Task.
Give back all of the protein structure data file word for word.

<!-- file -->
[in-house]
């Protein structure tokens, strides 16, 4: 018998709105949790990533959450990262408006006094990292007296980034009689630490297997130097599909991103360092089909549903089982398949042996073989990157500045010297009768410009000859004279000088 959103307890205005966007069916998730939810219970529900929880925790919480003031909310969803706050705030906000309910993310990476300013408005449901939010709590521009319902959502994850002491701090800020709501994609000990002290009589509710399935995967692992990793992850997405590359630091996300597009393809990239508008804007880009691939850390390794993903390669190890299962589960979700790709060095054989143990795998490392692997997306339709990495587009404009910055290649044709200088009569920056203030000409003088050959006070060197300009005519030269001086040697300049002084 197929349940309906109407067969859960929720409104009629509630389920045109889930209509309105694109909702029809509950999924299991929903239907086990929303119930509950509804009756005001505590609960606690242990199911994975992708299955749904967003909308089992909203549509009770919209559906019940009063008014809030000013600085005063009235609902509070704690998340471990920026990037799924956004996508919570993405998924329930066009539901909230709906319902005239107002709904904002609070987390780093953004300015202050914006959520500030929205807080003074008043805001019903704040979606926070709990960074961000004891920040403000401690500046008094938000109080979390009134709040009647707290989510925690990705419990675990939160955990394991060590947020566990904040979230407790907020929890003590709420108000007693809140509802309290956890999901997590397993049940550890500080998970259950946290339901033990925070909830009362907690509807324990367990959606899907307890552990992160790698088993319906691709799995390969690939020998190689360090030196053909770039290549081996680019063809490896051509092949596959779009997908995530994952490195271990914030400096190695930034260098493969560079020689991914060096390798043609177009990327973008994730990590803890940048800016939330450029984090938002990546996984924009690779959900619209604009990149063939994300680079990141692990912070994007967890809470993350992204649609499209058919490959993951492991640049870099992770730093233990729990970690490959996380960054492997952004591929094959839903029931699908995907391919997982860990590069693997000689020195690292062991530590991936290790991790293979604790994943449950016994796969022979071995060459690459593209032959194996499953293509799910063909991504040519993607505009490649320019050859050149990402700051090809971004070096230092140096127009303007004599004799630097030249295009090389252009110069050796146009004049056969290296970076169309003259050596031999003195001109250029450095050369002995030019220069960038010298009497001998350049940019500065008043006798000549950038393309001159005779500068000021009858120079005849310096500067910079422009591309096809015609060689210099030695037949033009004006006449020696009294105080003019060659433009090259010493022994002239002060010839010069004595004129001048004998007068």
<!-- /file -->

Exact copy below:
[in-house]
């Protein structure tokens, strides 16, 4: 018998709105949790990533959450990262408006006094990292007296980034009689630490297997130097599909991103360092089909549903089982398949042996073989990157500045010297009768410009000859004279000088 959103307890205005966007069916998730939810219970529900929880925790919480003031909310969803706050705030906000309910993310990476300013408005449901939010709590521009319902959502994850002491701090800020709501994609000990002290009589509710399935995967692992990793992850997405590359630091996300597009393809990239508008804007880009691939850390390794993903390669190890299962589960979700790709060095054989143990795998490392692997997306339709990495587009404009910055290649044709200088009569920056203030000409003088050959006070060197300009005519030269001086040697300049002084 197929349940309906109407067969859960929720409104009629509630389920045109889930209509309105694109909702029809509950999924299991929903239907086990929303119930509950509804009756005001505590609960606690242990199911994975992708299955749904967003909308089992909203549509009770919209559906019940009063008014809030000013600085005063009235609902509070704690998340471990920026990037799924956004996508919570993405998924329930066009539901909230709906319902005239107002709904904002609070987390780093953004300015202050914006959520500030929205807080003074008043805001019903704040979606926070709990960074961000004891920040403000401690500046008094938000109080979390009134709040009647707290989510925690990705419990675990939160955990394991060590947020566990904040979230407790907020929890003590709420108000007693809140509802309290956890999901997590397993049940550890500080998970259950946290339901033990925070909830009362907690509807324990367990959606899907307890552990992160790698088993319906691709799995390969690939020998190689360090030196053909770039290549081996680019063809490896051509092949596959779009997908995530994952490195271990914030400096190695930034260098493969560079020689991914060096390798043609177009990327973008994730990590803890940048800016939330450029984090938002990546996984924009690779959900619209604009990149063939994300680079990141692990912070994007967890809470993350992204649609499209058919490959993951492991640049870099992770730093233990729990970690490959996380960054492997952004591929094959839903029931699908995907391919997982860990590069693997000689020195690292062991530590991936290790991790293979604790994943449950016994796969022979071995060459690459593209032959194996499953293509799910063909991504040519993607505009490649320019050859050149990402700051090809971004070096230092140096127009303007004599004799630097030249295009090389252009110069050796146009004049056969290296970076169309003259050596031999003195001109250029450095050369002995030019220069960038010298009497001998350049940019500065008043006798000549950038393309001159005779500068000021009858120079005849310096500067910079422009591309096809015609060689210099030695037949033009004006006449020696009294105080003019060659433009090259010493022994002239002060010839010069004595004129001048004998007068």